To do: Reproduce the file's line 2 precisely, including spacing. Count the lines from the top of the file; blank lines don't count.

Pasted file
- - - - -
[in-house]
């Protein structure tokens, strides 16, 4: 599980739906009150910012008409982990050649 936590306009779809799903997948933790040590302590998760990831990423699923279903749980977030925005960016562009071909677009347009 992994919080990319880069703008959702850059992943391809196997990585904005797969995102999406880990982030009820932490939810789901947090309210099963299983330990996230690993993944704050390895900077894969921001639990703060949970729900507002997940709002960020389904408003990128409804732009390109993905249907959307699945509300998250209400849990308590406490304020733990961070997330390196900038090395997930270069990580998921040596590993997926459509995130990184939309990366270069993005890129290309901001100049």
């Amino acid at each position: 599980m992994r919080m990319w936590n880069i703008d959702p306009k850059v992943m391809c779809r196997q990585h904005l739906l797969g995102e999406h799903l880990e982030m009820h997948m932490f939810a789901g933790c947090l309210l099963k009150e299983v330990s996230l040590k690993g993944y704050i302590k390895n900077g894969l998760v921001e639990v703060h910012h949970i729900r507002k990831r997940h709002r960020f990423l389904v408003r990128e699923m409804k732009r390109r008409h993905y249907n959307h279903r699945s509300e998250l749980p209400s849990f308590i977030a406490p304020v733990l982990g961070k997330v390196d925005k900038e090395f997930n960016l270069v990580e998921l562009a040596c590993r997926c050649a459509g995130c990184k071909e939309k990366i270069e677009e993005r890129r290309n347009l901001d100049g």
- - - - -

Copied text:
């Protein structure tokens, strides 16, 4: 599980739906009150910012008409982990050649 936590306009779809799903997948933790040590302590998760990831990423699923279903749980977030925005960016562009071909677009347009 992994919080990319880069703008959702850059992943391809196997990585904005797969995102999406880990982030009820932490939810789901947090309210099963299983330990996230690993993944704050390895900077894969921001639990703060949970729900507002997940709002960020389904408003990128409804732009390109993905249907959307699945509300998250209400849990308590406490304020733990961070997330390196900038090395997930270069990580998921040596590993997926459509995130990184939309990366270069993005890129290309901001100049």